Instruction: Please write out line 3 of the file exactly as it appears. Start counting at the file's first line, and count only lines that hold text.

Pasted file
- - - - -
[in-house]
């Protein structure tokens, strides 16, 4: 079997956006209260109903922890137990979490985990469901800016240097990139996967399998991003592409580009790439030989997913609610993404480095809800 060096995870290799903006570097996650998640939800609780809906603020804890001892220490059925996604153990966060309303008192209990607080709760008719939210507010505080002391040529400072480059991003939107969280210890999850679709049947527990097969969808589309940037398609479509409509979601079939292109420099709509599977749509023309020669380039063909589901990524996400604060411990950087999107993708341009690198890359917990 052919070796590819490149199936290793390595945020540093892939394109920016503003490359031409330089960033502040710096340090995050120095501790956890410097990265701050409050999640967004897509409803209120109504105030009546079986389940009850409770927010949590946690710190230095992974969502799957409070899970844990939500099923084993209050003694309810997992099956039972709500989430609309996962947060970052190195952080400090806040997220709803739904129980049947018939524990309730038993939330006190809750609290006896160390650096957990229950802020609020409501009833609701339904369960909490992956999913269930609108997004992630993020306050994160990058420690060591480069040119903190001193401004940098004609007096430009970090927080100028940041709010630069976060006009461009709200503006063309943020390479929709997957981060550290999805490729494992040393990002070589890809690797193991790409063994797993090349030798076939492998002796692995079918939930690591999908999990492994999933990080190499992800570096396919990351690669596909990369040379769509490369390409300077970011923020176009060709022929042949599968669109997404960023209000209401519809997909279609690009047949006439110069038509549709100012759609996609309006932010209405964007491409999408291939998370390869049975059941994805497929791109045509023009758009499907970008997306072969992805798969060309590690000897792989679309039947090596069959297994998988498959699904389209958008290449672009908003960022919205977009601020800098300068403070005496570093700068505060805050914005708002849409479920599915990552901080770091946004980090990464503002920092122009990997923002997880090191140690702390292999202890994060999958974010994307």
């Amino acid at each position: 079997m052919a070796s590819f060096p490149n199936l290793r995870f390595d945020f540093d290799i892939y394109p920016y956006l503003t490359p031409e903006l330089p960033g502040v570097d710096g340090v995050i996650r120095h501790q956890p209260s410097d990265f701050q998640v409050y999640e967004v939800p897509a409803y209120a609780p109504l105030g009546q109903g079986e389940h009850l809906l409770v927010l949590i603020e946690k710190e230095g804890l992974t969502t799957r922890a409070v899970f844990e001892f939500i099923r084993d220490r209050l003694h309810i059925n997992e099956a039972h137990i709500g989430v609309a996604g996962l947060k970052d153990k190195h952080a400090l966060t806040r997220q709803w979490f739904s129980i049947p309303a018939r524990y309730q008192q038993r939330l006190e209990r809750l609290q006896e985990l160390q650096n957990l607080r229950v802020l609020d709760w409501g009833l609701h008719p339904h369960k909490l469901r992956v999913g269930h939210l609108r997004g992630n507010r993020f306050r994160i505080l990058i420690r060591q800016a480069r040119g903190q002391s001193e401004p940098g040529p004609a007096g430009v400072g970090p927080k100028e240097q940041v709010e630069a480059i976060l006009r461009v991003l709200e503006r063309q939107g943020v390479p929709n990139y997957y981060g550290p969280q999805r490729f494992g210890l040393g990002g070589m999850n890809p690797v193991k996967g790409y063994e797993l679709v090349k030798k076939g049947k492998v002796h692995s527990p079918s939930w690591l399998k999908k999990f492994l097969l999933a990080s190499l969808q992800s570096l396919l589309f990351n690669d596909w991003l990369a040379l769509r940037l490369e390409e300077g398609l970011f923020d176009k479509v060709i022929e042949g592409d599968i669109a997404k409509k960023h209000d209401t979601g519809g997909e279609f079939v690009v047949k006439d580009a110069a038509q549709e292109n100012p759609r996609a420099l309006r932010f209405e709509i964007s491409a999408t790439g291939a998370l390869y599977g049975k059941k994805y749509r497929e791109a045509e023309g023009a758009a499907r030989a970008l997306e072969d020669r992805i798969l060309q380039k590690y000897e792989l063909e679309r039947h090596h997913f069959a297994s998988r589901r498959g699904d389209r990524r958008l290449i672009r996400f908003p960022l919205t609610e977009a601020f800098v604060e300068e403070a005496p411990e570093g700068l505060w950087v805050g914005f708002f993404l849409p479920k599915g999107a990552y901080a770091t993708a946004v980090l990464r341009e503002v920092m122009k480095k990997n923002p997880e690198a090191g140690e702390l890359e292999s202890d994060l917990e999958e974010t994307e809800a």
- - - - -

């Amino acid at each position: 079997m052919a070796s590819f060096p490149n199936l290793r995870f390595d945020f540093d290799i892939y394109p920016y956006l503003t490359p031409e903006l330089p960033g502040v570097d710096g340090v995050i996650r120095h501790q956890p209260s410097d990265f701050q998640v409050y999640e967004v939800p897509a409803y209120a609780p109504l105030g009546q109903g079986e389940h009850l809906l409770v927010l949590i603020e946690k710190e230095g804890l992974t969502t799957r922890a409070v899970f844990e001892f939500i099923r084993d220490r209050l003694h309810i059925n997992e099956a039972h137990i709500g989430v609309a996604g996962l947060k970052d153990k190195h952080a400090l966060t806040r997220q709803w979490f739904s129980i049947p309303a018939r524990y309730q008192q038993r939330l006190e209990r809750l609290q006896e985990l160390q650096n957990l607080r229950v802020l609020d709760w409501g009833l609701h008719p339904h369960k909490l469901r992956v999913g269930h939210l609108r997004g992630n507010r993020f306050r994160i505080l990058i420690r060591q800016a480069r040119g903190q002391s001193e401004p940098g040529p004609a007096g430009v400072g970090p927080k100028e240097q940041v709010e630069a480059i976060l006009r461009v991003l709200e503006r063309q939107g943020v390479p929709n990139y997957y981060g550290p969280q999805r490729f494992g210890l040393g990002g070589m999850n890809p690797v193991k996967g790409y063994e797993l679709v090349k030798k076939g049947k492998v002796h692995s527990p079918s939930w690591l399998k999908k999990f492994l097969l999933a990080s190499l969808q992800s570096l396919l589309f990351n690669d596909w991003l990369a040379l769509r940037l490369e390409e300077g398609l970011f923020d176009k479509v060709i022929e042949g592409d599968i669109a997404k409509k960023h209000d209401t979601g519809g997909e279609f079939v690009v047949k006439d580009a110069a038509q549709e292109n100012p759609r996609a420099l309006r932010f209405e709509i964007s491409a999408t790439g291939a998370l390869y599977g049975k059941k994805y749509r497929e791109a045509e023309g023009a758009a499907r030989a970008l997306e072969d020669r992805i798969l060309q380039k590690y000897e792989l063909e679309r039947h090596h997913f069959a297994s998988r589901r498959g699904d389209r990524r958008l290449i672009r996400f908003p960022l919205t609610e977009a601020f800098v604060e300068e403070a005496p411990e570093g700068l505060w950087v805050g914005f708002f993404l849409p479920k599915g999107a990552y901080a770091t993708a946004v980090l990464r341009e503002v920092m122009k480095k990997n923002p997880e690198a090191g140690e702390l890359e292999s202890d994060l917990e999958e974010t994307e809800a």